Theodore Geisel: His Books Still Enchant Us
Young children learn the joys of reading by being read to, experts tell us. And parents and teachers know that the books adults read to kids tend to be the ones that don't make our teeth itch with boredom. So let's tip our striped top hats to Theodore Seuss Geisel, a.k.a. Dr. Seuss, for letting parents share in the joy of educational nonsense.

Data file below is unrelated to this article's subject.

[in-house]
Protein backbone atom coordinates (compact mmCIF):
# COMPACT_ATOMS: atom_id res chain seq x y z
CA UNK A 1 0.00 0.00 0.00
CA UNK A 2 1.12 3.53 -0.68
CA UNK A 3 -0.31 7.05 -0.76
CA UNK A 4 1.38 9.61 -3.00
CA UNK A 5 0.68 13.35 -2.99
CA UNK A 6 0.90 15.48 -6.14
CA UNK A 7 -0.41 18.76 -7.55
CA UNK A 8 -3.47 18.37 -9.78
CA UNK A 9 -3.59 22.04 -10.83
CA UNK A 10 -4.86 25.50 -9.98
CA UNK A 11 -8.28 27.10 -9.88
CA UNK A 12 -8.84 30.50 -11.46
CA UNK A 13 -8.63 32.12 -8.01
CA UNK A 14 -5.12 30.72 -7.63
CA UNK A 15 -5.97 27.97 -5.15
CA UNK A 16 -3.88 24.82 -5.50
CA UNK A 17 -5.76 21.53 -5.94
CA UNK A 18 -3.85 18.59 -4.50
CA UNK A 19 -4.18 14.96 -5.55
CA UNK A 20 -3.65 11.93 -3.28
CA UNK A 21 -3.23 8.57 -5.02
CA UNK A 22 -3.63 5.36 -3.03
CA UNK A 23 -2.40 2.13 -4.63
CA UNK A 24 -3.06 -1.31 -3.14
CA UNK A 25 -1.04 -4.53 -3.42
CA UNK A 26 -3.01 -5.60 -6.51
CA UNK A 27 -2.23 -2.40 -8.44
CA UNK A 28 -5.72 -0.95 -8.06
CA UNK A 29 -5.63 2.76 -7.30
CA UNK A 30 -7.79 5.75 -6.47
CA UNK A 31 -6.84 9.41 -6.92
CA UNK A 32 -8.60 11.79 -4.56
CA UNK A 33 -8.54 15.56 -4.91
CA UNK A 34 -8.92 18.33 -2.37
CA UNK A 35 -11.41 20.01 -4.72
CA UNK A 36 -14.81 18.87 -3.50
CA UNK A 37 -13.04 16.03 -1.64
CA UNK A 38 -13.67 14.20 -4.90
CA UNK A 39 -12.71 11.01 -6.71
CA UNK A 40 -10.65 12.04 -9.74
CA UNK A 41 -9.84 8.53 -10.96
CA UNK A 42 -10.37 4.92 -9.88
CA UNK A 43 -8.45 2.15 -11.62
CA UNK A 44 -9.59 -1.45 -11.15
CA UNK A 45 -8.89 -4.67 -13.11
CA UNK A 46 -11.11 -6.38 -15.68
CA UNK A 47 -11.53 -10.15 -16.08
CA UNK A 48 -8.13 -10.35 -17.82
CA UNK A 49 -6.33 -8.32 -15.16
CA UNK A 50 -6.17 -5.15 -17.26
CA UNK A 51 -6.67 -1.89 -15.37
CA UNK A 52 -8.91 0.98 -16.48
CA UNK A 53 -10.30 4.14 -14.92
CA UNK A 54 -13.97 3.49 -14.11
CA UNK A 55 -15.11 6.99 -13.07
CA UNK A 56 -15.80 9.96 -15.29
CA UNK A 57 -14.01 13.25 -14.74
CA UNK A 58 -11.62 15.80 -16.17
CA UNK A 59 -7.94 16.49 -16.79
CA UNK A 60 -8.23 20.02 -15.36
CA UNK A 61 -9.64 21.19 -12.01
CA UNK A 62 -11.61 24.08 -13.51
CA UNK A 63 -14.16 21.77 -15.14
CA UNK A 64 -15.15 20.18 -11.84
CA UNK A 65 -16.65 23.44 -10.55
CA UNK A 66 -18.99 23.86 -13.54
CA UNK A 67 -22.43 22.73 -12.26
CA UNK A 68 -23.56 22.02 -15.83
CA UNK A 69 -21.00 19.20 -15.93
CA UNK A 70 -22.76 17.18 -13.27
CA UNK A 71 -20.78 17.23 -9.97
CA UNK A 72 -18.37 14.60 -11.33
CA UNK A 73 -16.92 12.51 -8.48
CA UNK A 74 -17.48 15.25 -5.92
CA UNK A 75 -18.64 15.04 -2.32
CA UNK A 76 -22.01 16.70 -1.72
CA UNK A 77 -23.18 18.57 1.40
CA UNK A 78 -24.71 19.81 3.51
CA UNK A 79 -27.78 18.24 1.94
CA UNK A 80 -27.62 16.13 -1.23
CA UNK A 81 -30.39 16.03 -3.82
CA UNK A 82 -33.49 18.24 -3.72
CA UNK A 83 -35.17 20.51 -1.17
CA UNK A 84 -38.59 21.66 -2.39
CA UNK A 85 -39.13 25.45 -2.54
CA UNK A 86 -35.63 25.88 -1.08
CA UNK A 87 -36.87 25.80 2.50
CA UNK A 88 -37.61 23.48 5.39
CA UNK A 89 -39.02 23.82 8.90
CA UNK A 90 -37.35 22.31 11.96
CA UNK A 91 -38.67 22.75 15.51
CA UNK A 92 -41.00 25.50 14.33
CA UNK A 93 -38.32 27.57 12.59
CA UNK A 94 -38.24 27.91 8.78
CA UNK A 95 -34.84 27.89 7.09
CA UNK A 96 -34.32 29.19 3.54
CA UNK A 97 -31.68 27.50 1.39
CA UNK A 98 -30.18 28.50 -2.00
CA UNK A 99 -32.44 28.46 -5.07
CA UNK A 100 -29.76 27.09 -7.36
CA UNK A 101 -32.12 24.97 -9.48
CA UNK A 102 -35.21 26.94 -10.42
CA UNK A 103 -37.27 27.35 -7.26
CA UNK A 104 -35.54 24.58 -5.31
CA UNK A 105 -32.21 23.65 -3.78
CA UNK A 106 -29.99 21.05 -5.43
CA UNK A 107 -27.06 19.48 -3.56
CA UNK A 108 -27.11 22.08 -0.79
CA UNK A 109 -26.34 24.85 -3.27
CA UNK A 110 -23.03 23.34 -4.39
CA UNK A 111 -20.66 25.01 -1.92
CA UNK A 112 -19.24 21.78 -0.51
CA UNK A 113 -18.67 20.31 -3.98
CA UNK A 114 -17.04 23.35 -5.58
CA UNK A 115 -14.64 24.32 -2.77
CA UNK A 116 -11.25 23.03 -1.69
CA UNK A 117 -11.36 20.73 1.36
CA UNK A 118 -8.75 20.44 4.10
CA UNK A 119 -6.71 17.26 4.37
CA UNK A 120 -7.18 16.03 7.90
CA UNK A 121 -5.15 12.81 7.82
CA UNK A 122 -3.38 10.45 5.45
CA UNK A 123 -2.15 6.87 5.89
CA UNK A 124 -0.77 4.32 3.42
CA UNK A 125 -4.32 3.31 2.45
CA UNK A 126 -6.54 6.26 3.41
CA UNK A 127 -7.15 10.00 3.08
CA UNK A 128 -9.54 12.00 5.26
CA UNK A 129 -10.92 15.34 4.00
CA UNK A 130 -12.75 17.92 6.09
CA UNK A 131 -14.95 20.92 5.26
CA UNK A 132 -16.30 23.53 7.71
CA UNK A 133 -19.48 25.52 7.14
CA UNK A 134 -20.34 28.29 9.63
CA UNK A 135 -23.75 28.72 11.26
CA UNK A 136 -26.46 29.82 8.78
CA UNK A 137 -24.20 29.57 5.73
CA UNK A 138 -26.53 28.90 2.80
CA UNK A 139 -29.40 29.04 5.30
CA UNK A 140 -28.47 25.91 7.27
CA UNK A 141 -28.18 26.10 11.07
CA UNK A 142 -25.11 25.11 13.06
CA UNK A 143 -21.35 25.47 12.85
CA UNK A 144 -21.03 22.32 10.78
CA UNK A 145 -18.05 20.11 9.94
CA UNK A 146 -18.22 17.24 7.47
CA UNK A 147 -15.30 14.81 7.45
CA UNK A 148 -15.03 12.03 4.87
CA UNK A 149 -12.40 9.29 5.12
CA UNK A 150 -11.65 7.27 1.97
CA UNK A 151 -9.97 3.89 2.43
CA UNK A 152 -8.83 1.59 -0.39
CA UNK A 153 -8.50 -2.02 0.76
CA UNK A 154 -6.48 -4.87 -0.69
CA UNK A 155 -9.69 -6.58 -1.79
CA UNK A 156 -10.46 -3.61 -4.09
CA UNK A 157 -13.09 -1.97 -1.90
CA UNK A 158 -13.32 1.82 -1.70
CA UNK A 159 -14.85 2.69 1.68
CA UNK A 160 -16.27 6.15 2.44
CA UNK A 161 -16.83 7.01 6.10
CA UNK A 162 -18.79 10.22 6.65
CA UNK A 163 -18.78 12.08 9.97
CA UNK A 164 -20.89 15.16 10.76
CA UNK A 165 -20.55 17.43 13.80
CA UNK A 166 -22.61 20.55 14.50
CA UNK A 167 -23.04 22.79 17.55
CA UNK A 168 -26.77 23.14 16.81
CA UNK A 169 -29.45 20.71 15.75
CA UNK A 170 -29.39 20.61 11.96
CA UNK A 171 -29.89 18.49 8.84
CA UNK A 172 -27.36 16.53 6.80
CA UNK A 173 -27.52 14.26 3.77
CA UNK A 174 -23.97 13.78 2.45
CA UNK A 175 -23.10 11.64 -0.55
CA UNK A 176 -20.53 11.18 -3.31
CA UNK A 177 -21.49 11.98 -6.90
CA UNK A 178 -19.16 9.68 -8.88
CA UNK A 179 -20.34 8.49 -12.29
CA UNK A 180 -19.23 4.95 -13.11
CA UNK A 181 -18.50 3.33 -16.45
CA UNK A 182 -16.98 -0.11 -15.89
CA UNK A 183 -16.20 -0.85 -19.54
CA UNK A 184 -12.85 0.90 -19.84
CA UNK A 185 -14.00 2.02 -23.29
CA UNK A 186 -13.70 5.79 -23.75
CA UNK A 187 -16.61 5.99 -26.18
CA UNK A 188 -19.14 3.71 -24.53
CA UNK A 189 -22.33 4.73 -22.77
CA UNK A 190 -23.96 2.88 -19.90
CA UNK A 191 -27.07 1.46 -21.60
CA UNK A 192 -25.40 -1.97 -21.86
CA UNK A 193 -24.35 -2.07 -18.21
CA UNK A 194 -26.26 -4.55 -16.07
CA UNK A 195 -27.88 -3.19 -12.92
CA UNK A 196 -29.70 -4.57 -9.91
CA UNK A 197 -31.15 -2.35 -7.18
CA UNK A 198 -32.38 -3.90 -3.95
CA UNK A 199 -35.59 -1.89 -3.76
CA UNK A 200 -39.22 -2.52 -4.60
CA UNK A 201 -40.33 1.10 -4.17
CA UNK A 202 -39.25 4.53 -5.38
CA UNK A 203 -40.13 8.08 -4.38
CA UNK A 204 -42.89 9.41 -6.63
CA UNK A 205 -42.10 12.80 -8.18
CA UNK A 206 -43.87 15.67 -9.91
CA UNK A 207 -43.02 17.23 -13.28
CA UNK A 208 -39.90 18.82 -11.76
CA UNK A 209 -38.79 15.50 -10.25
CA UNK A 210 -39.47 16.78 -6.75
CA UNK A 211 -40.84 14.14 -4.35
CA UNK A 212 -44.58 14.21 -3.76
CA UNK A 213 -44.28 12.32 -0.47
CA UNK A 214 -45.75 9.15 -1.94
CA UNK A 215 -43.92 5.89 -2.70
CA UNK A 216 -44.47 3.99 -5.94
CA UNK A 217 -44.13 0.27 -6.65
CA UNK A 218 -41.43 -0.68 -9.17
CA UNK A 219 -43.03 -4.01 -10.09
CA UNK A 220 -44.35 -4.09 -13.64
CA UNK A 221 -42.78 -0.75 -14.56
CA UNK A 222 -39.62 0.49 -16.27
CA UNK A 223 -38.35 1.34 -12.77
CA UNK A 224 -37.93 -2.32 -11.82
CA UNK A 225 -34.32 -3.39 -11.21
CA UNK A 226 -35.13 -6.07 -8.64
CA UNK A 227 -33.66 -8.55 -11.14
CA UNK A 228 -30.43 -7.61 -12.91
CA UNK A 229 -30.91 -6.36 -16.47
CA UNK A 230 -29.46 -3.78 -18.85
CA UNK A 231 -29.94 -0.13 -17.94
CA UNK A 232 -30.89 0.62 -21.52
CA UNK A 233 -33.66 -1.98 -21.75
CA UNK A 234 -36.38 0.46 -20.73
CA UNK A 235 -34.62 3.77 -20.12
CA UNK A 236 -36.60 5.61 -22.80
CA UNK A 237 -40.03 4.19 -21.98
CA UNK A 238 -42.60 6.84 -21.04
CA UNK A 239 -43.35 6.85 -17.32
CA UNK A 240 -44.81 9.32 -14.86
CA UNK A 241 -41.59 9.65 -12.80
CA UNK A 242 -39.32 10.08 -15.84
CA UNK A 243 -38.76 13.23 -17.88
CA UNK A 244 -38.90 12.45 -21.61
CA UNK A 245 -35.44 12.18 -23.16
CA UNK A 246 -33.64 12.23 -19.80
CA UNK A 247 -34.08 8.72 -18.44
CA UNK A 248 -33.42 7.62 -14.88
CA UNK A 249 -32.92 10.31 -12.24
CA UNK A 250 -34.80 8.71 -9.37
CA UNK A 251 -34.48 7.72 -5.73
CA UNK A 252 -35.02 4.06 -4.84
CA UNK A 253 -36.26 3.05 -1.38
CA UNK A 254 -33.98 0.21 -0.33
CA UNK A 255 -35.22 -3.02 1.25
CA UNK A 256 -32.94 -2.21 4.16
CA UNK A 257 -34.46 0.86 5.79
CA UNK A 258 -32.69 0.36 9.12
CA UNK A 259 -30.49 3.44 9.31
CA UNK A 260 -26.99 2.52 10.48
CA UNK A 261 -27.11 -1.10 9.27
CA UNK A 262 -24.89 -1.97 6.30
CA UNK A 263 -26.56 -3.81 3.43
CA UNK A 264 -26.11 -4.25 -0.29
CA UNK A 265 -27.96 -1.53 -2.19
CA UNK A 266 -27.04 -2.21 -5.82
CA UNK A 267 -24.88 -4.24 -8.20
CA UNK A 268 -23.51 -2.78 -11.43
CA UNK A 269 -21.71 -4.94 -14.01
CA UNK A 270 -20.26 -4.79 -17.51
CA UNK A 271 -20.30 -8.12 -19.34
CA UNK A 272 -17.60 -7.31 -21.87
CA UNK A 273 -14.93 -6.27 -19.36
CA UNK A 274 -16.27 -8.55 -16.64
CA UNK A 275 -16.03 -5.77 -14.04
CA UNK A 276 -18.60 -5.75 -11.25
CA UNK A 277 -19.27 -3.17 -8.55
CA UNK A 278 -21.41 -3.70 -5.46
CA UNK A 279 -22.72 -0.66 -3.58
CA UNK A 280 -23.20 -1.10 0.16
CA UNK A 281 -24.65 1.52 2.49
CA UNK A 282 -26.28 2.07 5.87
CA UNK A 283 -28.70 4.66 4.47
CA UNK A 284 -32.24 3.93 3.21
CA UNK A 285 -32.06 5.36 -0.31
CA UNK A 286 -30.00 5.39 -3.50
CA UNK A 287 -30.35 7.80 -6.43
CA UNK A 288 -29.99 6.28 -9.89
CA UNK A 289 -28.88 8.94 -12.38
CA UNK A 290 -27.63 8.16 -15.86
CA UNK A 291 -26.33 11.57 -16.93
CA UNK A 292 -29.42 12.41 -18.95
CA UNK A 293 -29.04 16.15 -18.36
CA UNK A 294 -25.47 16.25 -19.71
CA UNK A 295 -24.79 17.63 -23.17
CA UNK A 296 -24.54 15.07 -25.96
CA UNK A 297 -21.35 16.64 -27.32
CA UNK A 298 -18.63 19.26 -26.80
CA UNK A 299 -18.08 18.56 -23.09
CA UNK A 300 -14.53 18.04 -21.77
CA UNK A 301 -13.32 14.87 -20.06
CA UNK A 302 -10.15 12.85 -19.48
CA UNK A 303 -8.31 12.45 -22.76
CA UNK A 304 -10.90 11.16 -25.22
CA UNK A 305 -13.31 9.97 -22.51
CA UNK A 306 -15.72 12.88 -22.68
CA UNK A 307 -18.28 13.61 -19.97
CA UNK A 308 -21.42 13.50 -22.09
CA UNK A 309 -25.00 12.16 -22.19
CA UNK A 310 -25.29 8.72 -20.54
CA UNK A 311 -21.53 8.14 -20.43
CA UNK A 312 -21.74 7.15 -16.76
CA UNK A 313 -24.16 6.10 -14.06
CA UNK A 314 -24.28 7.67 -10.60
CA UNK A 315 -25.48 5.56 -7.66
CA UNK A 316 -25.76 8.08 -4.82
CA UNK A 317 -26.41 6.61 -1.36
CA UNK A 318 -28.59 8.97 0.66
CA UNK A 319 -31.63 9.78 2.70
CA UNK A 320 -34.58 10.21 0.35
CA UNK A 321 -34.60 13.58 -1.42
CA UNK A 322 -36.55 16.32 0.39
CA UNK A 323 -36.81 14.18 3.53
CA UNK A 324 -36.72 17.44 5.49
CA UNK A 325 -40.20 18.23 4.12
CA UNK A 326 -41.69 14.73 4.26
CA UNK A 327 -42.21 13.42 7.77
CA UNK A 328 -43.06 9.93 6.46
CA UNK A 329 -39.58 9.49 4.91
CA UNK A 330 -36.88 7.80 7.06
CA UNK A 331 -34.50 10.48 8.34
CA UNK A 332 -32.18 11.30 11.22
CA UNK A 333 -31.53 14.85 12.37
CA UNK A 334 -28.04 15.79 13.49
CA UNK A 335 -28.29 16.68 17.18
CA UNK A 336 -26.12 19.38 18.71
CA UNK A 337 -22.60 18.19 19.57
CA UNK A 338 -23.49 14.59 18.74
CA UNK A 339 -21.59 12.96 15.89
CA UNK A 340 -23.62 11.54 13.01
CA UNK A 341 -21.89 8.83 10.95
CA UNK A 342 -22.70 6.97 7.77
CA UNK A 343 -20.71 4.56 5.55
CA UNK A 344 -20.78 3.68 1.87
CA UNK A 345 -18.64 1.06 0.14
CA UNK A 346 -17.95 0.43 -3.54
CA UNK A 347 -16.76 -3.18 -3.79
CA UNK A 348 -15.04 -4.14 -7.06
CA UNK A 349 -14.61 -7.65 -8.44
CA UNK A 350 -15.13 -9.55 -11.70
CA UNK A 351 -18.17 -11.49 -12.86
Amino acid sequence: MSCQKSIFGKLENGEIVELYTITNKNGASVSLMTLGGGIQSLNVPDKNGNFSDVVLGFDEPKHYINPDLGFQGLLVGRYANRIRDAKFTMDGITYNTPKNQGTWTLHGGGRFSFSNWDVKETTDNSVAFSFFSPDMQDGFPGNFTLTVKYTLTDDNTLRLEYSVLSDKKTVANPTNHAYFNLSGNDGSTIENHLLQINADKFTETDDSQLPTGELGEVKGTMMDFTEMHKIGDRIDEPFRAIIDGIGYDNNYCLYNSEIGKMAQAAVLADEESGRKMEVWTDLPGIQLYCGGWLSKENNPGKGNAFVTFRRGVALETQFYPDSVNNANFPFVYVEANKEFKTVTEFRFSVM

Born in Springfield, Massachusetts, in 1904, Geisel spent the early years of his career as a magazine cartoonist and as an advertising man for Standard Oil. His first book, And to Think That I Saw It on Mulberry Street, was rejected twenty-seven times before Vanguard Press published it in 1937. His first big hit, the fabulously daffy The Cat in the Hat, was an assignment to create a children's primer using only 225 "new-reader" vocabulary words. By the time the good doctor died in 1991, he'd written and illustrated forty-four books. Every parent and every child has a favorite Seuss, no doubt, but who can resist Green Eggs and Ham, which reminds us all that Sam we are?
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